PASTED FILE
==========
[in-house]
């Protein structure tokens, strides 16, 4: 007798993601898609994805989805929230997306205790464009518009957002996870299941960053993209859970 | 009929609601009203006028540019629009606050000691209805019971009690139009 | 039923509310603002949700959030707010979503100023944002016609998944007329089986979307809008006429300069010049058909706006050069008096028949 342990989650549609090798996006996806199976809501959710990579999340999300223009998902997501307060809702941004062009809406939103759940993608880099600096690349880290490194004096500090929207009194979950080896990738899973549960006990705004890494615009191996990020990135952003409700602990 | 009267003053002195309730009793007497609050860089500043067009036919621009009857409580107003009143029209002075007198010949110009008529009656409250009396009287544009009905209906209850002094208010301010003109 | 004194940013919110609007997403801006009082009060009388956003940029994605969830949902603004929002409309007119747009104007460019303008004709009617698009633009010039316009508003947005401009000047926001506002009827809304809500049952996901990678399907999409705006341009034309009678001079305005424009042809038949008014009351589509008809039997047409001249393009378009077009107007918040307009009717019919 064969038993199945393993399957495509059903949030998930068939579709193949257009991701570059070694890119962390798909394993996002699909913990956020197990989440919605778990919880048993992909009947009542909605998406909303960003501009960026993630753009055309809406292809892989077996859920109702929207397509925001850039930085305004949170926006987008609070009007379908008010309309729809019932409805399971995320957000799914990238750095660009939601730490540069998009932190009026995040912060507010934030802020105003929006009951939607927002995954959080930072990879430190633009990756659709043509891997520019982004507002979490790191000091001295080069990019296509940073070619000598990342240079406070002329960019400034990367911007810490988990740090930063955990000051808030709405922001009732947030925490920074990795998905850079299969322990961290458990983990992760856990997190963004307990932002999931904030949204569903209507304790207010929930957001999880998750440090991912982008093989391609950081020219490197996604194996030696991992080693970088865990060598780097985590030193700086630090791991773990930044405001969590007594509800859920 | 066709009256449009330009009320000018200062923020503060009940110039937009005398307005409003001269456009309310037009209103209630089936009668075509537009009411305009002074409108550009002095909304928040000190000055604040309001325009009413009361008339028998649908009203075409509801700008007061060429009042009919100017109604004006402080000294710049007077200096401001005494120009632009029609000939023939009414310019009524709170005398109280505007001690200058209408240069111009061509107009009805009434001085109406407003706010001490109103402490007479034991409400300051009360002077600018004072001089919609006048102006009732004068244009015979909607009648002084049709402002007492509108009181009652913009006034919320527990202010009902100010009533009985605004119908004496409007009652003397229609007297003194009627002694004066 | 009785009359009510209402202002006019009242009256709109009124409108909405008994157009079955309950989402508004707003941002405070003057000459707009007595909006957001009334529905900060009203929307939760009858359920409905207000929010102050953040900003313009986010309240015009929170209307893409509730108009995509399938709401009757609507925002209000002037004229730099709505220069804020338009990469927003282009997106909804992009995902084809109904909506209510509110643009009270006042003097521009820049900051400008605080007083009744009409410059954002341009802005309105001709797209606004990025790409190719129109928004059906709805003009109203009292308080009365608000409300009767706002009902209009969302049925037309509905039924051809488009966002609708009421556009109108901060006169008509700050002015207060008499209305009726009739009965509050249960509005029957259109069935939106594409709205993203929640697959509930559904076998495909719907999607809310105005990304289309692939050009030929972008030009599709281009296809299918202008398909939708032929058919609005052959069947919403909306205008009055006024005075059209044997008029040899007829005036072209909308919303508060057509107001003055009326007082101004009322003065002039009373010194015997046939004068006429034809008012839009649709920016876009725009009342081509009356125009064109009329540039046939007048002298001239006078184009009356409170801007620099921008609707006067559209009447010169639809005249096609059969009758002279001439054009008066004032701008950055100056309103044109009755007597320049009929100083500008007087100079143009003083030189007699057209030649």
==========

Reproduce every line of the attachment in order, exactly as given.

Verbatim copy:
[in-house]
């Protein structure tokens, strides 16, 4: 007798993601898609994805989805929230997306205790464009518009957002996870299941960053993209859970 | 009929609601009203006028540019629009606050000691209805019971009690139009 | 039923509310603002949700959030707010979503100023944002016609998944007329089986979307809008006429300069010049058909706006050069008096028949 342990989650549609090798996006996806199976809501959710990579999340999300223009998902997501307060809702941004062009809406939103759940993608880099600096690349880290490194004096500090929207009194979950080896990738899973549960006990705004890494615009191996990020990135952003409700602990 | 009267003053002195309730009793007497609050860089500043067009036919621009009857409580107003009143029209002075007198010949110009008529009656409250009396009287544009009905209906209850002094208010301010003109 | 004194940013919110609007997403801006009082009060009388956003940029994605969830949902603004929002409309007119747009104007460019303008004709009617698009633009010039316009508003947005401009000047926001506002009827809304809500049952996901990678399907999409705006341009034309009678001079305005424009042809038949008014009351589509008809039997047409001249393009378009077009107007918040307009009717019919 064969038993199945393993399957495509059903949030998930068939579709193949257009991701570059070694890119962390798909394993996002699909913990956020197990989440919605778990919880048993992909009947009542909605998406909303960003501009960026993630753009055309809406292809892989077996859920109702929207397509925001850039930085305004949170926006987008609070009007379908008010309309729809019932409805399971995320957000799914990238750095660009939601730490540069998009932190009026995040912060507010934030802020105003929006009951939607927002995954959080930072990879430190633009990756659709043509891997520019982004507002979490790191000091001295080069990019296509940073070619000598990342240079406070002329960019400034990367911007810490988990740090930063955990000051808030709405922001009732947030925490920074990795998905850079299969322990961290458990983990992760856990997190963004307990932002999931904030949204569903209507304790207010929930957001999880998750440090991912982008093989391609950081020219490197996604194996030696991992080693970088865990060598780097985590030193700086630090791991773990930044405001969590007594509800859920 | 066709009256449009330009009320000018200062923020503060009940110039937009005398307005409003001269456009309310037009209103209630089936009668075509537009009411305009002074409108550009002095909304928040000190000055604040309001325009009413009361008339028998649908009203075409509801700008007061060429009042009919100017109604004006402080000294710049007077200096401001005494120009632009029609000939023939009414310019009524709170005398109280505007001690200058209408240069111009061509107009009805009434001085109406407003706010001490109103402490007479034991409400300051009360002077600018004072001089919609006048102006009732004068244009015979909607009648002084049709402002007492509108009181009652913009006034919320527990202010009902100010009533009985605004119908004496409007009652003397229609007297003194009627002694004066 | 009785009359009510209402202002006019009242009256709109009124409108909405008994157009079955309950989402508004707003941002405070003057000459707009007595909006957001009334529905900060009203929307939760009858359920409905207000929010102050953040900003313009986010309240015009929170209307893409509730108009995509399938709401009757609507925002209000002037004229730099709505220069804020338009990469927003282009997106909804992009995902084809109904909506209510509110643009009270006042003097521009820049900051400008605080007083009744009409410059954002341009802005309105001709797209606004990025790409190719129109928004059906709805003009109203009292308080009365608000409300009767706002009902209009969302049925037309509905039924051809488009966002609708009421556009109108901060006169008509700050002015207060008499209305009726009739009965509050249960509005029957259109069935939106594409709205993203929640697959509930559904076998495909719907999607809310105005990304289309692939050009030929972008030009599709281009296809299918202008398909939708032929058919609005052959069947919403909306205008009055006024005075059209044997008029040899007829005036072209909308919303508060057509107001003055009326007082101004009322003065002039009373010194015997046939004068006429034809008012839009649709920016876009725009009342081509009356125009064109009329540039046939007048002298001239006078184009009356409170801007620099921008609707006067559209009447010169639809005249096609059969009758002279001439054009008066004032701008950055100056309103044109009755007597320049009929100083500008007087100079143009003083030189007699057209030649």